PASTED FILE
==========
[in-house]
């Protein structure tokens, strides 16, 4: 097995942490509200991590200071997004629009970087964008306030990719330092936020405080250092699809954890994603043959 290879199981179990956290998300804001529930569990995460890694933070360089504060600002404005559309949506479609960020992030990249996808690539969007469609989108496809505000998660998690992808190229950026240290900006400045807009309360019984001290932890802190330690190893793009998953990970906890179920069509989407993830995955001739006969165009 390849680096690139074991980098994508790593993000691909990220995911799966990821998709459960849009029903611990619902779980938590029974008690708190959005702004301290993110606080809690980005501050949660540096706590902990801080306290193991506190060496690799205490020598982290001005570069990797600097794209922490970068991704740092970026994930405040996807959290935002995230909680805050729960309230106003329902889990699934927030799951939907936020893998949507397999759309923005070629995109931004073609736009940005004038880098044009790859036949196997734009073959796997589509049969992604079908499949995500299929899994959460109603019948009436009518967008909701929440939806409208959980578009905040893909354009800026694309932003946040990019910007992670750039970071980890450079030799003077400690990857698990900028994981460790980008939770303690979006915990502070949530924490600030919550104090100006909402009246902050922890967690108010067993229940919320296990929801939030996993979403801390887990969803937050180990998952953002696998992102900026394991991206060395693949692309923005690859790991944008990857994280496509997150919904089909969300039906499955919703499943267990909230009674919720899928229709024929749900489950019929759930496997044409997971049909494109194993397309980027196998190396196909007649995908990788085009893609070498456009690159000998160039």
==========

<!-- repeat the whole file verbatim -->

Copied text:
[in-house]
């Protein structure tokens, strides 16, 4: 097995942490509200991590200071997004629009970087964008306030990719330092936020405080250092699809954890994603043959 290879199981179990956290998300804001529930569990995460890694933070360089504060600002404005559309949506479609960020992030990249996808690539969007469609989108496809505000998660998690992808190229950026240290900006400045807009309360019984001290932890802190330690190893793009998953990970906890179920069509989407993830995955001739006969165009 390849680096690139074991980098994508790593993000691909990220995911799966990821998709459960849009029903611990619902779980938590029974008690708190959005702004301290993110606080809690980005501050949660540096706590902990801080306290193991506190060496690799205490020598982290001005570069990797600097794209922490970068991704740092970026994930405040996807959290935002995230909680805050729960309230106003329902889990699934927030799951939907936020893998949507397999759309923005070629995109931004073609736009940005004038880098044009790859036949196997734009073959796997589509049969992604079908499949995500299929899994959460109603019948009436009518967008909701929440939806409208959980578009905040893909354009800026694309932003946040990019910007992670750039970071980890450079030799003077400690990857698990900028994981460790980008939770303690979006915990502070949530924490600030919550104090100006909402009246902050922890967690108010067993229940919320296990929801939030996993979403801390887990969803937050180990998952953002696998992102900026394991991206060395693949692309923005690859790991944008990857994280496509997150919904089909969300039906499955919703499943267990909230009674919720899928229709024929749900489950019929759930496997044409997971049909494109194993397309980027196998190396196909007649995908990788085009893609070498456009690159000998160039």